Northern Thiladhunmathi Atoll

From Wikipedia, the free encyclopedia
Jump to: navigation, search
Haa Alifu Atoll
Haa Alif Atoll.png
Country Maldives
Corresponding geographic atoll(s) Thiladhunmathi Uthuruburi
Location 6° 53' N and 73° E
Capital Dhiddhoo
Government
 • Atoll chief Mohamed Rasheed [1]
Population
 • Total 22,737
Letter code A
Dhivehi letter code HA (ހއ)
• Number of islands 44
• Inhabited islands BaarahDhiddhoo Filladhoo Hoarafushi Ihavandhoo Kelaa Maarandhoo Mulhadhoo Muraidhoo Thakandhoo Thuraakunu Uligamu Utheemu Vashafaru
• Uninhabited islands Alidhoo Hathifushi Alidhuffarufinolhu Berinmadhoo Beenaafushi Dhapparu Dhapparuhuraa Dhigufaruhura Dhonakulhi Gaafushi Gaamathikulhudhoo Gallandhoo Govvaafushi Huraa HuvahandhooInnafinolhu Kudafinolhu Maafahi Maafinolhu Madulu Manafaru Matheerah Medhafushi Mulidhoo Naridhoo Umaraiffinolhu Ungulifinolhu Vagaaru Velifinolhu
Resort islands, airports and industrial islands are also considered uninhabited.

Haa Alif Atoll - officially referred as Thiladhunmathi Uthuruburi (Northern Thiladhunmathi Atoll) is the northernmost administrative division of the Maldives.

As the administrative division known as Haa Alif it includes Ihavandhippolhu, the northernmost natural atoll of the Maldive archipelago, as well as a section of the larger Thiladhunmathi or Tiladummati Atoll. Thiladhunmathi was divided into its northern and southern divisions on May 21, 1958. The north division was integrated with Ihavandhippolhu forming administratively an new atoll called ha.Alif atoll or Thiladhumathi North.In total Haa Alif Atoll contains 42 islands, 14 of which are inhabited.At present there are three Tourist resorts in the atoll. North Thiladhunmath is third largest atoll in the Maldives in terms of population and land area.

the Atoll being the north tip of the Maldives, it is the closest to Sri Lanka and India.

Northern Thiladhunmathi Atoll contains 42 islands, 16 of which are inhabited.

NOTE: Haa Alifu, Haa Dhaalu, Shaviyani, Noonu, Raa, Baa, Kaafu, etc. are code letters assigned to the present administrative divisions of the Maldives. They are not the proper names of the natural atolls that make up these divisions. Some atolls are divided into two administrative divisions while other divisions are made up of two or more natural atolls. The order followed by the code letters is from North to South, beginning with the first letters of the Thaana alphabet used in Dhivehi. These code letters are not accurate from the geographical and cultural point of view. However, they have become popular among tourists and foreigners in the Maldives who find them easier to pronounce than the true atoll names in Dhivehi, (save a few exceptions, like Ari Atoll).[1]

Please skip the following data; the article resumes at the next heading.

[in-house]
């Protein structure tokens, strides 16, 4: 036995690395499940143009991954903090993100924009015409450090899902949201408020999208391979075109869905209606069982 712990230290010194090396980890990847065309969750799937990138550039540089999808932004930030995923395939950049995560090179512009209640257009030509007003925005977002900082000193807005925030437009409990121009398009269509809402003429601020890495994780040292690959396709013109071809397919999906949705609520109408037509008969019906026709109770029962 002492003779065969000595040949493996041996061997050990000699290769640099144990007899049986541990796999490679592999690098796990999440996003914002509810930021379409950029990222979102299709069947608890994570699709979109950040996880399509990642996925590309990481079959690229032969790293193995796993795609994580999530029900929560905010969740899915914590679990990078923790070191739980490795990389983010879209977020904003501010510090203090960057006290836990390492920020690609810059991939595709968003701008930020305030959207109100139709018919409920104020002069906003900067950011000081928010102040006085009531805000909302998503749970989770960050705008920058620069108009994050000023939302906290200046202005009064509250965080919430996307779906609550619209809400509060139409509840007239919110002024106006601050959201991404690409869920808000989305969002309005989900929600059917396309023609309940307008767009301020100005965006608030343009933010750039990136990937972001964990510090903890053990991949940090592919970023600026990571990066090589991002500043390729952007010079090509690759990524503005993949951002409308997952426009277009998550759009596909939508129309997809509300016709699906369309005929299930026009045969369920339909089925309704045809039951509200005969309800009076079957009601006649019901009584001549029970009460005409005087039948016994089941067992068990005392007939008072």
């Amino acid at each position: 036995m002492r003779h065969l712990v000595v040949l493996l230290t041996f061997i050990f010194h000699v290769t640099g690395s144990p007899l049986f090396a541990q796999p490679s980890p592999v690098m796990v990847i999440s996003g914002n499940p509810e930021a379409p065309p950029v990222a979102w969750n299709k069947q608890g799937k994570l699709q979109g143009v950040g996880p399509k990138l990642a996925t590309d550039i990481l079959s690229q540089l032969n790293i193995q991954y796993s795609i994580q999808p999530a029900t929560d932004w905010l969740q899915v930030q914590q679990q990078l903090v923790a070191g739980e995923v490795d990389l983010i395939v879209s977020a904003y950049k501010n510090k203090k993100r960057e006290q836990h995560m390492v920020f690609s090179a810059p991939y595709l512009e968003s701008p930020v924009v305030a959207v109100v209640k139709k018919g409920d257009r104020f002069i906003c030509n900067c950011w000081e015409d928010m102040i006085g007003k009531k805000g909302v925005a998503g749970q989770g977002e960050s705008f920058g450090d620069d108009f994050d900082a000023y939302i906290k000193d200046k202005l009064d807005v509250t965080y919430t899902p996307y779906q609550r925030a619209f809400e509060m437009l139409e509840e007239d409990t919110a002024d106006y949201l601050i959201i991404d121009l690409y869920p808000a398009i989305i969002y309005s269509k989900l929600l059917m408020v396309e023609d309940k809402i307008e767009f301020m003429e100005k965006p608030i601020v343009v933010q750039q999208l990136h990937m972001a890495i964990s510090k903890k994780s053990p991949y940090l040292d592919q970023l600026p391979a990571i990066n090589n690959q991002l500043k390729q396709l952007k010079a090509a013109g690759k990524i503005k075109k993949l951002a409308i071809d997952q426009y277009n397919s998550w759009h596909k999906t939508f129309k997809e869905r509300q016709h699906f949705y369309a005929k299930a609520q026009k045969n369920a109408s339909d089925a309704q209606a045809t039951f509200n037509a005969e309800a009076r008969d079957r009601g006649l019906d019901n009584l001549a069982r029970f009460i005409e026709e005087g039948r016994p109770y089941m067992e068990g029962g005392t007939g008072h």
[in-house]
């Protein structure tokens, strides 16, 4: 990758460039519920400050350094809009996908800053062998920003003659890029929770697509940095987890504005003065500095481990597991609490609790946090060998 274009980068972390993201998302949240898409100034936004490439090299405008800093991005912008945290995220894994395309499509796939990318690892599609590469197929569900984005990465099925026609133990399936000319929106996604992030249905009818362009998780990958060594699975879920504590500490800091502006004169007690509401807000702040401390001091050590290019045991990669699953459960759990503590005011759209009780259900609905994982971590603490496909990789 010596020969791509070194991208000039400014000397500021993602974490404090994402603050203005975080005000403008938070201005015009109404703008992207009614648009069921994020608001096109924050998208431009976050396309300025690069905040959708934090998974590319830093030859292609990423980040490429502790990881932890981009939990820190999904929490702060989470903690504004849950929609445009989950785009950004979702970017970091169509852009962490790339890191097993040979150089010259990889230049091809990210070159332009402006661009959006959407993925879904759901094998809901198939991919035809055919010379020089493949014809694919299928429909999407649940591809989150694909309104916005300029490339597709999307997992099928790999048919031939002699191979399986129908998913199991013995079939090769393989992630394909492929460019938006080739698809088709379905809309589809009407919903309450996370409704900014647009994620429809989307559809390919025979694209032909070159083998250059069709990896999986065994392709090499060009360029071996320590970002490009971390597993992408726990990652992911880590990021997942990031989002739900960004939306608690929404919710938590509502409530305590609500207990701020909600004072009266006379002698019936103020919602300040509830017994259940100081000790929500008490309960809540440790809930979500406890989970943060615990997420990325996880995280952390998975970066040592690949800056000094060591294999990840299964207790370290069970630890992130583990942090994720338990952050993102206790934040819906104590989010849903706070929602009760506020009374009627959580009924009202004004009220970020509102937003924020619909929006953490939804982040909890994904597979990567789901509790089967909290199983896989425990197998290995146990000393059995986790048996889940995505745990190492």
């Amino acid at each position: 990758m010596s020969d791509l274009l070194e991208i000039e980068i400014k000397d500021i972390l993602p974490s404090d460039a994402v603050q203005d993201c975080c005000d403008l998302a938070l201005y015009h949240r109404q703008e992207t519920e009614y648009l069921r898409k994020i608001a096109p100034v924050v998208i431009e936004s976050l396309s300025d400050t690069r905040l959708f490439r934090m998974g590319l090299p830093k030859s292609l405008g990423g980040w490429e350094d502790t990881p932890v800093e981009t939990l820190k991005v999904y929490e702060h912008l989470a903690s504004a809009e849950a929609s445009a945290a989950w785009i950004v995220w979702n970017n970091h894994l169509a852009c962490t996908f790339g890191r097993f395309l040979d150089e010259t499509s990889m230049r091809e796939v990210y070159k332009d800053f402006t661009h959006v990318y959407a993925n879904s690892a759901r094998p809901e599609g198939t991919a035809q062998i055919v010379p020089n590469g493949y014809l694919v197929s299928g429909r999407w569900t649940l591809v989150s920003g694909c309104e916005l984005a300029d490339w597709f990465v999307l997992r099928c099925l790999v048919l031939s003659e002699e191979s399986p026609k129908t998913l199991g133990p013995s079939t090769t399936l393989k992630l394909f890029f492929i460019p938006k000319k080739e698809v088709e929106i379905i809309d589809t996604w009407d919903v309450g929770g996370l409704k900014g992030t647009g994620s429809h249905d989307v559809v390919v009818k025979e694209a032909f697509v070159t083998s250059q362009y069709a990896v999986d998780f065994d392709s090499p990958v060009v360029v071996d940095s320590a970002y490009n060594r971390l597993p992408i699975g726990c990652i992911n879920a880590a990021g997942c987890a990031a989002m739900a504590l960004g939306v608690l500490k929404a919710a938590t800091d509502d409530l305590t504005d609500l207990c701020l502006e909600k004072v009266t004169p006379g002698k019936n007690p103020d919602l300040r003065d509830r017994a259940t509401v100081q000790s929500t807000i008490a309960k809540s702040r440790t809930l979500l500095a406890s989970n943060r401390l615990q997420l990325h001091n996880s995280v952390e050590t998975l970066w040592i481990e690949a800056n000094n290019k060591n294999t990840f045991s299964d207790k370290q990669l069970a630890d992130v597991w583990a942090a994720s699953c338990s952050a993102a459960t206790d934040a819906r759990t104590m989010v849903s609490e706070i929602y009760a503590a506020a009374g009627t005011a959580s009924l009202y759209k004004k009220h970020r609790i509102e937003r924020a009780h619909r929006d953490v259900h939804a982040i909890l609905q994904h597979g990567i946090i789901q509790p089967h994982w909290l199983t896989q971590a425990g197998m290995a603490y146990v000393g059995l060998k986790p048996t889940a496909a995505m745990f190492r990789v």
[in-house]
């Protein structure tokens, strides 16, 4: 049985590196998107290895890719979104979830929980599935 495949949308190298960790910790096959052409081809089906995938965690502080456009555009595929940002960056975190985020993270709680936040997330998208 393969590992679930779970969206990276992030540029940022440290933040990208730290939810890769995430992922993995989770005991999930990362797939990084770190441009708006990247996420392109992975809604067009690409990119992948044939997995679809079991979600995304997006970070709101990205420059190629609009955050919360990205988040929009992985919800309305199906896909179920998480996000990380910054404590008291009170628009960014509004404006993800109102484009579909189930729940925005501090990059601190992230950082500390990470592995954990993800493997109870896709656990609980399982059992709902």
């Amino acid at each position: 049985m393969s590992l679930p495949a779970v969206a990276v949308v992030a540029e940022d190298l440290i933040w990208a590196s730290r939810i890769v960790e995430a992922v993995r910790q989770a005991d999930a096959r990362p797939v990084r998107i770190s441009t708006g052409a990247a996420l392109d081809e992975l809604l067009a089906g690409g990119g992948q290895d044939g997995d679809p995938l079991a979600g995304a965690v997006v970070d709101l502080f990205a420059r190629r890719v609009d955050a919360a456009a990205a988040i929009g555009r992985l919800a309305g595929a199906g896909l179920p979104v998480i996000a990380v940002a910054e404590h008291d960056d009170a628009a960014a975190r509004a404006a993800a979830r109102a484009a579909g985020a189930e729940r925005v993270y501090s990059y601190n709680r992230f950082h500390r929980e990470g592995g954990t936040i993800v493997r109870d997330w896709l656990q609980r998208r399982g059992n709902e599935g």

History[edit]

In Matheerah there is a famous shrine (ziyaraiy, mausoleum) which was visited formerly by the Maldive kings and their families in order to seek blessings. Such tomb visits are aspects of Sufism that existed among the Maldivians until very recent times. Hence this island was referred to with the honorific title Matheerahffulhu (High (noble) Island) by the Sufi Muslims of the Maldives at that time.

Traditionally the northernmost atoll of the Maldives was Minicoy (Maliku). Fishermen from Thuraakunu and from Minicoy often crossed the Maliku Kandu on their boats to visit each other's islands. Marriage alliances were common. Now Minicoy is a part of India and communication is highly restricted.

References[edit]

  1. ^ Tim Godfrey, Atlas of the Maldives, Atoll Editions 2004
  • Divehi Tārīkhah Au Alikameh. Divehi Bahāi Tārikhah Khidmaiykurā Qaumī Markazu. Reprint 1958 edn. Malé 1990.
  • Divehiraajjege Jōgrafīge Vanavaru. Muhammadu Ibrahim Lutfee. G.Sōsanī.
  • Xavier Romero-Frias, The Maldive Islanders, A Study of the Popular Culture of an Ancient Ocean Kingdom. Barcelona 1999.

Coordinates: 6°52′00″N 73°00′00″E / 6.86667°N 73°E / 6.86667; 73